Interpreting the data

Constant price series (volumes)

Current values include both a quantity and price component, whereas constant price series (volumes) have had the effect of price changes removed. Removal of price change (deflation) leaves just the volume (or quantity) component, enabling comparisons across different time periods without the distortion caused by price inflation (or deflation).

Quarterly values for residential building work and non-residential building work are separately deflated by the residential buildings and non-residential buildings sub-indexes from the capital goods price index. The deflated quarterly values are expressed at a constant pricing level, using September 1999 quarter prices. Deflated values for all building activity are calculated as the sum of the deflated values for residential and non-residential building activity.

Price deflation is done before seasonal adjustment and estimation of trend values.

Seasonally adjusted series

Seasonal adjustment removes the estimated impact of regular seasonal events, such as summer holidays and pre-Christmas purchasing, from statistical series. This makes figures for adjacent periods more comparable.

The seasonally adjusted series are recalculated quarterly when each new quarter’s data becomes available. Figures are therefore subject to revision, with the largest changes normally occurring in the latest quarters.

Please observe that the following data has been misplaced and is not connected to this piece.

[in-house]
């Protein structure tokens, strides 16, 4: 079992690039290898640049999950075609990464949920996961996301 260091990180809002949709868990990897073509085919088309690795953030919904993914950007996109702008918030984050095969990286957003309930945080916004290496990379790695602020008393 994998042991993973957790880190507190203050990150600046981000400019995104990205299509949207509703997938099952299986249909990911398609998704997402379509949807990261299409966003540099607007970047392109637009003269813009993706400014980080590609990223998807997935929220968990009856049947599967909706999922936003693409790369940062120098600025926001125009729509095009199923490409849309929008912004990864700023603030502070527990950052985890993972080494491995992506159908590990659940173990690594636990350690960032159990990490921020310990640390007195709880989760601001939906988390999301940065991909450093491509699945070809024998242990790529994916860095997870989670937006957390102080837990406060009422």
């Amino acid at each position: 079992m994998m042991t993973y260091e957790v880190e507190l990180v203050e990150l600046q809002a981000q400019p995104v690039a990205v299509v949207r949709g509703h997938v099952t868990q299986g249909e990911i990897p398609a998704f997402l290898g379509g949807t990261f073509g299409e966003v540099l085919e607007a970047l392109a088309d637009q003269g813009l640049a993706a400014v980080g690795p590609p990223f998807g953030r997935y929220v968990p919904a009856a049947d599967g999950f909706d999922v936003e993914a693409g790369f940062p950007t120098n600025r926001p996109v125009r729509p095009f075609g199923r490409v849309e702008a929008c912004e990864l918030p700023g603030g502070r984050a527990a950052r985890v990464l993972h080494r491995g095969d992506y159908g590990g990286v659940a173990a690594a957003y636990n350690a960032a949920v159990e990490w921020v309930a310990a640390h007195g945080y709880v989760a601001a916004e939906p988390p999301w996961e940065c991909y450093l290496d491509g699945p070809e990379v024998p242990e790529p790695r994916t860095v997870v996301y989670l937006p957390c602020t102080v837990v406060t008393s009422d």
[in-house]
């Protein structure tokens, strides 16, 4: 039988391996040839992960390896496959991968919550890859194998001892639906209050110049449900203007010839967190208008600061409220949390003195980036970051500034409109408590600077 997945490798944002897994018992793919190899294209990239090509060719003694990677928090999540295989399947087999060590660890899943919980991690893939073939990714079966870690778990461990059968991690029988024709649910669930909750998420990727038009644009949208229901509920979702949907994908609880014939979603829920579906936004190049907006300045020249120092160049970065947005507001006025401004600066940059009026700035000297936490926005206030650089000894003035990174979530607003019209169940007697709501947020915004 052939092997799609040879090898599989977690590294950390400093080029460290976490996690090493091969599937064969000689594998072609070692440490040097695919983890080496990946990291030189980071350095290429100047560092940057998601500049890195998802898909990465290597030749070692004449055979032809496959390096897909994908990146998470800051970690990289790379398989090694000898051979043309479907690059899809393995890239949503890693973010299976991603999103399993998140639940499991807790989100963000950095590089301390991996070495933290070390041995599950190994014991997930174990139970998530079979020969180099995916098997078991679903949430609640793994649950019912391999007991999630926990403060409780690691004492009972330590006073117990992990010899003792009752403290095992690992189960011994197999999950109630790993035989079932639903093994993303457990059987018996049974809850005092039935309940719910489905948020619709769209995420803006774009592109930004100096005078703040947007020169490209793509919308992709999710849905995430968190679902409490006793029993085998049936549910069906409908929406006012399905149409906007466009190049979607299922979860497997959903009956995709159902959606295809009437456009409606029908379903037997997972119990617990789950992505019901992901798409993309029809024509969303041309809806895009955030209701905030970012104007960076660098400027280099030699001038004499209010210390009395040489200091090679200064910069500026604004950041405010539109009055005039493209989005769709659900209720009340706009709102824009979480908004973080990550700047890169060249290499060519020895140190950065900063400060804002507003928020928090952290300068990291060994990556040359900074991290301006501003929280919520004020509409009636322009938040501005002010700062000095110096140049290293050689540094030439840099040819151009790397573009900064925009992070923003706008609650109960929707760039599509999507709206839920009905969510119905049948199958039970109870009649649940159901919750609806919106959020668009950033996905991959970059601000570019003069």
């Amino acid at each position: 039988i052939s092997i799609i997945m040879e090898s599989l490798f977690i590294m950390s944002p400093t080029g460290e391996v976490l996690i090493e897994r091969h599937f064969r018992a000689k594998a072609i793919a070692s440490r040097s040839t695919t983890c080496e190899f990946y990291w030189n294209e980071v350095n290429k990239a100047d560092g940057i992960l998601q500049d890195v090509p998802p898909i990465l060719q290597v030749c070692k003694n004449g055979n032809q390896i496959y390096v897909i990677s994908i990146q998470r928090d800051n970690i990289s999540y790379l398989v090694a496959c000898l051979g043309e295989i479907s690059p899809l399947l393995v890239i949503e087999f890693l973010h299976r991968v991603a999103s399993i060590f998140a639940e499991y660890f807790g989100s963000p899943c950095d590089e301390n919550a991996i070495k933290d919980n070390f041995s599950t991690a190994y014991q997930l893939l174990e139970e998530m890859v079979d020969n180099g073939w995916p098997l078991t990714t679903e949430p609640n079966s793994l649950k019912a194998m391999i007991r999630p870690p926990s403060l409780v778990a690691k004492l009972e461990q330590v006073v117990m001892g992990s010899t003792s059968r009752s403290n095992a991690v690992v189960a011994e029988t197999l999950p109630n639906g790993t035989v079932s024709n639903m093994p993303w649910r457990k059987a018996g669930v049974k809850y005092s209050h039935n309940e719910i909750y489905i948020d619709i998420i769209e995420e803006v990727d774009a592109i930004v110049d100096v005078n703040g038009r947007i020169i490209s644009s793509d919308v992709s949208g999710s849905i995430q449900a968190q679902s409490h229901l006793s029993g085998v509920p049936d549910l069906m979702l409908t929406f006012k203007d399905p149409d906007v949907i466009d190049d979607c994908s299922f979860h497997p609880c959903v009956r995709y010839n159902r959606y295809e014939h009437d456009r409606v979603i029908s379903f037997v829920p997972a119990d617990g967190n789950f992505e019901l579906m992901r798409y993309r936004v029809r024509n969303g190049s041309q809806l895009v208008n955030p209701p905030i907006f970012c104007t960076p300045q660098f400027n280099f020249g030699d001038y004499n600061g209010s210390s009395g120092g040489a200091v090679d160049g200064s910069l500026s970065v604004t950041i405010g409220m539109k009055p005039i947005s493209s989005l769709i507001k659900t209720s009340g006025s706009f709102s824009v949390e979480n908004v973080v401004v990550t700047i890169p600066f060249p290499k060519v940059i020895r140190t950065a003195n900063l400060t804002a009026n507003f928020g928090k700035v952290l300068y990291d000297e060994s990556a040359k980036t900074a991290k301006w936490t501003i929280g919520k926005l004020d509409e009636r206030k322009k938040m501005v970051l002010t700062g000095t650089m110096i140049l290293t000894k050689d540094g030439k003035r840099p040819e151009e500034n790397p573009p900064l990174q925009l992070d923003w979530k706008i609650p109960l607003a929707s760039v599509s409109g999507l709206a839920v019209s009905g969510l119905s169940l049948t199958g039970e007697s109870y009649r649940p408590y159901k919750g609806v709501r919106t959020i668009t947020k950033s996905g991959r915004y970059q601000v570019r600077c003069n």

The X-13ARIMA-SEATS seasonal adjustment program, developed at the U.S. Census Bureau, is used to produce the seasonally adjusted and trend estimates.

Seasonal adjustment in Statistics New Zealand has more information.

Trend series

Trend calculation removes the estimated impact of regular seasonal events and irregular short-term variation from statistical series. This reveals turning points and the underlying direction of movement over time.

The trend series are recalculated quarterly when each new quarter’s data becomes available. Figures are therefore subject to revision, with the largest changes normally occurring in the latest quarters. Revisions can be large if values are initially treated as outliers but are later found to be part of the underlying trend.

The X-13ARIMA-SEATS seasonal adjustment program is used to produce the seasonally adjusted and trend estimates. Irregular short-term variation is removed by smoothing the seasonally adjusted series using optimal weighted moving averages.

Comparison with building consent statistics

Building consent statistics provide an indication of upcoming building activity, but comparisons may be affected by variable timing and valuation differences, particularly following the Canterbury earthquakes.